44-68% non typable cause of keratoconjunctivitis that often is concomitant with otitis media H. Flu
causes trachoma (D-K) chlamydia trachomatis
eye infection that starts as follicular conjunctivitis, then you get leukocyte infilltration of cornea scarring of conjunctiva causes eyelid to turn inward trachoma D-K
starts as unilateral follicular conjunctivitis, w/ preauricular adenopathy, untreated may resolve in 6weeks to 2 years. May have foreign body sensation w/ minimal itichin adult inclusion conjunctivitis caused by chlamydia trachomatis
what is the cause of adult inclusion conjunctivitis chalmydia trachomatis
bacteria that causes adult follicular conjunctivitis like chlamydia trachomatis neisseria gonorrhea
bacteria that causes cat scratch disease, where you get a pimple at site of infection w/ local lymph node enlargement (nodes may soften and drain pus) Bartonella henselea
what are the gram positive bacteria that commonly cause eye infections strep. pneumonea, Staph aureus, staph epidermidis
bacterial cause of keratoconjunctivits like H. Flu but grows in chains and is catalase negative and alpha hemolytic strep pneumonea
Bacteria cause conjunctivitis that is coagulase positive staph aureus
what is the tx for opthalmia neonatorum antibiotic eye drops or silver nitrate drops in infants eyes
What bacterial eye infection is least likely to clear with penicillin treatment Neisseria Gonorrhea
what type of eye infection do the following likely describe? unilateral onset red eye minor pain or foreign body sensation mucoid or mucopurulent discharge usually in children acute bacterial conjunctivitis
what type of eye infection do the following likely describe? usually bilateral onset follicular rxn preauricular lymphadenopathy watery discharge usually in children acute viral conjunctivitis
what type of eye infection do the following likely describe? Often Bilateral onset profuse discharge and tearing tarsal plate papillae neonates and young adults most common chlamydial conjunictivitis
3 common causes of fungal eye infections candida sp. Fusarium Sp. Aspergillus Sp.
yeast fungi that can cause opportunistic infections especially in immune suppressed individuals. can grow on or in any eye structure candida sp.
is candida normally found on the skin and mucous membranes yes is normal flora of skin and mucous membranes but fulminanat infections are not normal
What are candida infections associated with when infecting the eye injection through eye surgery, hematogenous spread from other area of body, and low birth weight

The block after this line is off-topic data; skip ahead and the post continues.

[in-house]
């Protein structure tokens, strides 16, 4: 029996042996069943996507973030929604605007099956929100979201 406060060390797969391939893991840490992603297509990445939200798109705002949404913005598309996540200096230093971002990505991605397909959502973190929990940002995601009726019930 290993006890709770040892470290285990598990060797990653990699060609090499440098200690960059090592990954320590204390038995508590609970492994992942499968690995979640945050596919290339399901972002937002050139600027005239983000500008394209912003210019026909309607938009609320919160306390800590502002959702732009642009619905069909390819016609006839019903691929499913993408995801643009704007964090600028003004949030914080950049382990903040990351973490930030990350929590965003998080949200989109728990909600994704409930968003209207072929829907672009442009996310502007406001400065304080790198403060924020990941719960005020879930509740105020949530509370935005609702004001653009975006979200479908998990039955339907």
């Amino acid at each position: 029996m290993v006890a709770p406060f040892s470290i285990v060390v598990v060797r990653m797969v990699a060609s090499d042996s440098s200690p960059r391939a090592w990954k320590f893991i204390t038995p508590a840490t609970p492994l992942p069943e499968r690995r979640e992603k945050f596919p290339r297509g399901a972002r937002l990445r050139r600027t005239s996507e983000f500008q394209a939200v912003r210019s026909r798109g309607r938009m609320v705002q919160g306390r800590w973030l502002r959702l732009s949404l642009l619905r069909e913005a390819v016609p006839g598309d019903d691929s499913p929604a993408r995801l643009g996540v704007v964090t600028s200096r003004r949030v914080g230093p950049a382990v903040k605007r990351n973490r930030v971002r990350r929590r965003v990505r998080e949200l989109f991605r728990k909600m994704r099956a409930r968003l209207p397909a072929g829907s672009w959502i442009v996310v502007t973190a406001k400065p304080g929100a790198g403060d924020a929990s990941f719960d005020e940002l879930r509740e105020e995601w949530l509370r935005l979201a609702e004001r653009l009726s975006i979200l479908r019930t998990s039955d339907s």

What eye infection does candida typically cuase endophthalmitis
patient has white cotton ball lesions in vitreous that can often lead to permanent damage what are they likely infected with candida sp. caused endophthalmitis
what two fungi are histologically indistinguishable from each other and cause keratitis and less commonly endophthalmitis fusarium sp. and aspergillus sp.
patient has been doing a lot a yard work digging in the soil and working to build a new compost grove box. While shoveling they accidently flung some dirt into their eyes and now have keratitis what is the likely pathogen causing the infection. fusarium sp.- soil saprophyte feeds on dead organic matter. histologically would look just like aspergillus but history points to fusarium sp.
hyaline mold that is an opportunistic pathogen that can cause keratitis or endophthalmitis aspergillus sp.
what state do most pts have to be in to have a fungal eye infection fungal eye infections are rare and opportunistic infection patient is generally immunocompromised or been exoposed to conatminated equipment or solutions
what amoeba can cause eye infection acanthameoba
what eye infection can acanthamoeba cause keratitis in contact lens wearers
how does acanthamoeba typically get in to infect the eye introduced via contaminated contact lens solution or home made saline solutions.
what s/sx does acanthamoeba keratitis have severe ocular pain, photophobia, stromal ring infiltrate
how can you distinguish infection from allergy allergy will itch but infections will typically be scratchy, burning, pain or foreign body sensation
why do you need to recognize and treat eye infections in neonates quickly to keep eye infection from spreading to brain meninges
which is more common duct obstruction or conjunctival infections in neonates most of the time eye discharge is from duct obstruction not infection. obstruction will be watery discharge with a white eye (not a red eye) and eyelid skin redness.